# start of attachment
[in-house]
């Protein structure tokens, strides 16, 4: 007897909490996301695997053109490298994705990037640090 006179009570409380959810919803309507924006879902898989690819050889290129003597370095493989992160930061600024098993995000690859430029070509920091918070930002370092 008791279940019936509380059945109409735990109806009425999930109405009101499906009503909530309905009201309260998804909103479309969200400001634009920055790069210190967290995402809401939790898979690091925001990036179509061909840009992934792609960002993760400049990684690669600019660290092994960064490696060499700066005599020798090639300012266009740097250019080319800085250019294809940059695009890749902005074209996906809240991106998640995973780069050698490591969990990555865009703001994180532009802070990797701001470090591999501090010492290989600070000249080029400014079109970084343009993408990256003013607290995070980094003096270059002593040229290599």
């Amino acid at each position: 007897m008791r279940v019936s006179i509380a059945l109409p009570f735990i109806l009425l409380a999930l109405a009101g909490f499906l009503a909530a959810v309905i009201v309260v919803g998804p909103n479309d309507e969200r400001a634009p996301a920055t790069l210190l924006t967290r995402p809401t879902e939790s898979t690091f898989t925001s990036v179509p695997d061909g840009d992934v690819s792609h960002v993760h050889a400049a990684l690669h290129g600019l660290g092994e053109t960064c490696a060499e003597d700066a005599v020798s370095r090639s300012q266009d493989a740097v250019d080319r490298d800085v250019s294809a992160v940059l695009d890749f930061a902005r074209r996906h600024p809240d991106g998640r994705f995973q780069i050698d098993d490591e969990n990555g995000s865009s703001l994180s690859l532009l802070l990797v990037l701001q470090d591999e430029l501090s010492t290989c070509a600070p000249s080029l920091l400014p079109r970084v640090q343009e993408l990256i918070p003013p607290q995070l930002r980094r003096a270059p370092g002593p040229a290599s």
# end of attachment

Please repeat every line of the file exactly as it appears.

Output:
[in-house]
């Protein structure tokens, strides 16, 4: 007897909490996301695997053109490298994705990037640090 006179009570409380959810919803309507924006879902898989690819050889290129003597370095493989992160930061600024098993995000690859430029070509920091918070930002370092 008791279940019936509380059945109409735990109806009425999930109405009101499906009503909530309905009201309260998804909103479309969200400001634009920055790069210190967290995402809401939790898979690091925001990036179509061909840009992934792609960002993760400049990684690669600019660290092994960064490696060499700066005599020798090639300012266009740097250019080319800085250019294809940059695009890749902005074209996906809240991106998640995973780069050698490591969990990555865009703001994180532009802070990797701001470090591999501090010492290989600070000249080029400014079109970084343009993408990256003013607290995070980094003096270059002593040229290599």
């Amino acid at each position: 007897m008791r279940v019936s006179i509380a059945l109409p009570f735990i109806l009425l409380a999930l109405a009101g909490f499906l009503a909530a959810v309905i009201v309260v919803g998804p909103n479309d309507e969200r400001a634009p996301a920055t790069l210190l924006t967290r995402p809401t879902e939790s898979t690091f898989t925001s990036v179509p695997d061909g840009d992934v690819s792609h960002v993760h050889a400049a990684l690669h290129g600019l660290g092994e053109t960064c490696a060499e003597d700066a005599v020798s370095r090639s300012q266009d493989a740097v250019d080319r490298d800085v250019s294809a992160v940059l695009d890749f930061a902005r074209r996906h600024p809240d991106g998640r994705f995973q780069i050698d098993d490591e969990n990555g995000s865009s703001l994180s690859l532009l802070l990797v990037l701001q470090d591999e430029l501090s010492t290989c070509a600070p000249s080029l920091l400014p079109r970084v640090q343009e993408l990256i918070p003013p607290q995070l930002r980094r003096a270059p370092g002593p040229a290599s």